Quality food should be affordable. You can share the cost of bulk and retail food with friends and other shoppers using Pally. Pally helps you buy more while paying less. For example, you can share the cost of one carton of Mamador vegetable oil with four people.
All you should do is:
- Log in to Pricepally through the website or mobile app (iOS and Android). Choose Mamador vegetable oil.
- Click Select Order Type. Select the portion you want through Pally (Share).
- Add to cart or go to payment.
Here’s a short video explaining how to pally Mamador vegetable oil with friends:
Some of the oils you can buy from us include:
5 healthy cooking oils in Nigeria
Now that you know how to select cooking oils, let’s run through the healthy cooking oils you should add to your shopping cart.
1. Olive oil
- 119 kcal
- 11% polyunsaturated fat (e.g., omega-3 and omega-6 fatty acids)
- 73% monounsaturated fatty acids, e.g., oleic acid
- Antioxidants such as polyphenols
- Vitamin E (13%) and vitamin K (7%)
- Saturated fat (14%)
It has three grades depending on refinement levels: refined olive oil, virgin olive oil, and extra virgin olive oil (EVOO), the least processed of the lot and the most healthful form of olive oil.
Olive oils, especially the extra virgin grade, prevent heart disease and stroke because of the overwhelming presence of monounsaturated fat. It also improves body weight, insulin sensitivity, and blood pressure. The active polyphenol fights against inflammation that may harm the body.
Moreover, olive oil is difficult to break down and releases a few harmful chemicals after heating. These qualities make it excellent for deep and shallow frying, baking, and cold dressings.
2. Sesame oil
The seeds of the Sesamum indicum plant are the source of sesame oils. The oils are rich in vitamins E and K, choline, mono- and polyunsaturated fats, and traces of choline. Choline is part of the vitamin B family and improves cell structure and the nervous system.
Sesame oils prevent atherosclerosis or artery hardening, which may cause stroke and heart attack. It improves diabetes management and memory management.
Food tip: Unrefined sesame oil has a light color with a nutty aroma and is suited for low-medium cooking. Refined sesame, on the other hand, has a neutral flavor, and it’s best for deep-frying or stir-frying.
3. Avocado oil
Perhaps you’re on team “slander avocado” because of its funny taste. The oil, however, is a different experience. It’s delicious and full of heart-friendly fat (e.g., oleic acid and omega-3 fatty acids) and vitamins A, D, E, and K.
It contains lutein, an essential antioxidant the body can’t produce that promotes eye health. Vitamins A and E enhance skin health and wound healing.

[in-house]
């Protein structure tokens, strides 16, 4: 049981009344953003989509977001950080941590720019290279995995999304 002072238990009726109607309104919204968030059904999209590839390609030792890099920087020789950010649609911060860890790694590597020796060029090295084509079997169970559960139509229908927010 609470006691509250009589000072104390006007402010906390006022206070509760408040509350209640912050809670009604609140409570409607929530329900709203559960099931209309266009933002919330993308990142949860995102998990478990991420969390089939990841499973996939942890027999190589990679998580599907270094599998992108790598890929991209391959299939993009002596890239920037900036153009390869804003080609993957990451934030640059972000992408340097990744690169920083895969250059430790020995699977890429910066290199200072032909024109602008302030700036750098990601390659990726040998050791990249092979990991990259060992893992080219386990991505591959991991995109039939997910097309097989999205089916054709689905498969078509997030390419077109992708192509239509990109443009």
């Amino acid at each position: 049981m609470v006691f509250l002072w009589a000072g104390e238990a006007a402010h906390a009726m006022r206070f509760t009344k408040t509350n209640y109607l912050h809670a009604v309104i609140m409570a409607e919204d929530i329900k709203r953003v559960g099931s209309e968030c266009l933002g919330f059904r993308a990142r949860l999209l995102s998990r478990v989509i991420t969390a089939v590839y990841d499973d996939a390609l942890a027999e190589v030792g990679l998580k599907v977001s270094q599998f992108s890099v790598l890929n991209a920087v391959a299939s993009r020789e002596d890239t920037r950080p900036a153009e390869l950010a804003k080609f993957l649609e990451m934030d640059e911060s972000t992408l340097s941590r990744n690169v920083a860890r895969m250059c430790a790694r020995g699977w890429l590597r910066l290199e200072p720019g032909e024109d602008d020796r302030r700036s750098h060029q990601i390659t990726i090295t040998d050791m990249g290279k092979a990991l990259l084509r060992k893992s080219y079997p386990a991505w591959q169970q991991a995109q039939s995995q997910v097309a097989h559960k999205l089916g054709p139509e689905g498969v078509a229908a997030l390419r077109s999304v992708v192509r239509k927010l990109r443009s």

4. Canola oil
It’s a vegetable-based oil from the canola plant, a crossbreed rapeseed plant made in Canada, hence the name. It’s one of the healthiest vegetable oils because it contains minute quantities of unhealthful saturated and trans fats.
It contains heart-friendly monounsaturated (64%) and polyunsaturated (28%) fats. Canola oil is genetically modified with improved quality and a neutral flavor, making it the best option for baking and making un-flavorful salad dressings.
5. Peanut oil
You probably know peanut oil as “groundnut oil” if you’re a Nigerian. It contains vitamin E, the antioxidant that protects the body from bacteria and viruses. The antioxidant also suppresses age-related mental decline. The high presence of monounsaturated and polyunsaturated fats in peanut oil improves insulin sensitivity.
Food tip: Despite its high smoke point, don’t use groundnut for deep frying. That’s because peanut oil contains high volumes of polyunsaturated fats that are unstable and easily break down under heat.
Frequently Asked Questions about cooking oils in Nigeria
1. Is it healthy to bleach palm oil before cooking?
Overheating vegetable oils beyond their smoke point may cause nutrient loss, the release of toxic chemicals, and unwanted flavor. Although palm oil has a high smoke point (450–455°F), it’s preferable not to overheat it.
2. Is it healthy to reuse vegetable oils?
Health-wise, it’s unsafe to heat edible oils at high temperatures (160–190°C) over a long period. Repeated heating predisposes oil to produce free radicals that induce cellular and molecular damage.
Despite the adverse effects of reusing oil, it’s relatively safe to reuse olive oil because it doesn’t degrade under heat. Furthermore, it doesn’t release toxic chemicals or add unwanted flavors to food.